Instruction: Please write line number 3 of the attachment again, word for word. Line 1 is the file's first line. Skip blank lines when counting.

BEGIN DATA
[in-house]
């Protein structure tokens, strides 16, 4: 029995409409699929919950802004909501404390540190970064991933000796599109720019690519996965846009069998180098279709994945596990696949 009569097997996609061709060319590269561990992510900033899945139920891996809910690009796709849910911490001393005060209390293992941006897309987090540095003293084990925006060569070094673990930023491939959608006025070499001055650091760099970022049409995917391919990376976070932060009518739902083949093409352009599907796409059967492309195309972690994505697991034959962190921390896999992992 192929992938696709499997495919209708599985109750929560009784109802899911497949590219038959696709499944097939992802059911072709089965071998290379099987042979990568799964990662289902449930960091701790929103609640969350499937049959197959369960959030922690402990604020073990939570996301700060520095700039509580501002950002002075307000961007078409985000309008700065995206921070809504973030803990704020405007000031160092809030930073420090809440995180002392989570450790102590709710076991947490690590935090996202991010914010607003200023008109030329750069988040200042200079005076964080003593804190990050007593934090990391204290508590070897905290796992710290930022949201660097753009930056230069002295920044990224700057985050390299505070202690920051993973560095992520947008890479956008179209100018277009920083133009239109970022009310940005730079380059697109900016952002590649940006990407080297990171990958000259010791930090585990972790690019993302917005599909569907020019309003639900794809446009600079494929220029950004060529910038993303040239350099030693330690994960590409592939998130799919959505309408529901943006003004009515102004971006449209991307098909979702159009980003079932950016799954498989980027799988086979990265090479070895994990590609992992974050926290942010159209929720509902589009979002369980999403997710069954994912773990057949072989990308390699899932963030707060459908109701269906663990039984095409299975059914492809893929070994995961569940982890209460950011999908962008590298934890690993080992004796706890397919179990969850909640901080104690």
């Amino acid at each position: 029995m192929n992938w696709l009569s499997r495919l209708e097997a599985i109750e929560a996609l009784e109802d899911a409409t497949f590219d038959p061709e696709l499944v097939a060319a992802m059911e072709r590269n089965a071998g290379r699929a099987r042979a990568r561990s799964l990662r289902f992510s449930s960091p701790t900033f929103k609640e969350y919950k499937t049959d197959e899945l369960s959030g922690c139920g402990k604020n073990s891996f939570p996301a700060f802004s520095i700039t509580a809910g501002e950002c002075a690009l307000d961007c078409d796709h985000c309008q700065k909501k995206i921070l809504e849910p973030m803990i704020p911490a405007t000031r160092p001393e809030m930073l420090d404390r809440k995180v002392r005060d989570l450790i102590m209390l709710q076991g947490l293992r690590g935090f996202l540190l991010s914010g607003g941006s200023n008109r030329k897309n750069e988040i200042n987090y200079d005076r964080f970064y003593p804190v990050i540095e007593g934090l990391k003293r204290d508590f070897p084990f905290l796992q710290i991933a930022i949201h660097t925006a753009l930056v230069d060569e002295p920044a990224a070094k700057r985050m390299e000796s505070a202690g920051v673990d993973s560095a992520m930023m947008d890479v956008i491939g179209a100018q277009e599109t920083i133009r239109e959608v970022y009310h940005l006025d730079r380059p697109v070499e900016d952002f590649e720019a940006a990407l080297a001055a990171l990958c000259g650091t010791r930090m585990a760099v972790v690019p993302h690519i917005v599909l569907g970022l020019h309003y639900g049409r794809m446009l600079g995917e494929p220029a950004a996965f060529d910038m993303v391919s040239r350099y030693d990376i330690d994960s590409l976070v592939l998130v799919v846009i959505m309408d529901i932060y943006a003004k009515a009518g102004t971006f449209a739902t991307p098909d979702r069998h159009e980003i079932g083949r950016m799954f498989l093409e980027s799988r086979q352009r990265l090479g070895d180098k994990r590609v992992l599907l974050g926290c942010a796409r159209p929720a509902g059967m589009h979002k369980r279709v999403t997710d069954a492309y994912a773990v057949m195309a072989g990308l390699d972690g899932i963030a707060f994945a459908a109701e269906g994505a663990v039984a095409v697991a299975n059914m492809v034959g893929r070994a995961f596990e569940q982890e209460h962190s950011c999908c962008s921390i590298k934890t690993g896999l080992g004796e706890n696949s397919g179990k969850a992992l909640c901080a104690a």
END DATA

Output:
């Amino acid at each position: 029995m192929n992938w696709l009569s499997r495919l209708e097997a599985i109750e929560a996609l009784e109802d899911a409409t497949f590219d038959p061709e696709l499944v097939a060319a992802m059911e072709r590269n089965a071998g290379r699929a099987r042979a990568r561990s799964l990662r289902f992510s449930s960091p701790t900033f929103k609640e969350y919950k499937t049959d197959e899945l369960s959030g922690c139920g402990k604020n073990s891996f939570p996301a700060f802004s520095i700039t509580a809910g501002e950002c002075a690009l307000d961007c078409d796709h985000c309008q700065k909501k995206i921070l809504e849910p973030m803990i704020p911490a405007t000031r160092p001393e809030m930073l420090d404390r809440k995180v002392r005060d989570l450790i102590m209390l709710q076991g947490l293992r690590g935090f996202l540190l991010s914010g607003g941006s200023n008109r030329k897309n750069e988040i200042n987090y200079d005076r964080f970064y003593p804190v990050i540095e007593g934090l990391k003293r204290d508590f070897p084990f905290l796992q710290i991933a930022i949201h660097t925006a753009l930056v230069d060569e002295p920044a990224a070094k700057r985050m390299e000796s505070a202690g920051v673990d993973s560095a992520m930023m947008d890479v956008i491939g179209a100018q277009e599109t920083i133009r239109e959608v970022y009310h940005l006025d730079r380059p697109v070499e900016d952002f590649e720019a940006a990407l080297a001055a990171l990958c000259g650091t010791r930090m585990a760099v972790v690019p993302h690519i917005v599909l569907g970022l020019h309003y639900g049409r794809m446009l600079g995917e494929p220029a950004a996965f060529d910038m993303v391919s040239r350099y030693d990376i330690d994960s590409l976070v592939l998130v799919v846009i959505m309408d529901i932060y943006a003004k009515a009518g102004t971006f449209a739902t991307p098909d979702r069998h159009e980003i079932g083949r950016m799954f498989l093409e980027s799988r086979q352009r990265l090479g070895d180098k994990r590609v992992l599907l974050g926290c942010a796409r159209p929720a509902g059967m589009h979002k369980r279709v999403t997710d069954a492309y994912a773990v057949m195309a072989g990308l390699d972690g899932i963030a707060f994945a459908a109701e269906g994505a663990v039984a095409v697991a299975n059914m492809v034959g893929r070994a995961f596990e569940q982890e209460h962190s950011c999908c962008s921390i590298k934890t690993g896999l080992g004796e706890n696949s397919g179990k969850a992992l909640c901080a104690a």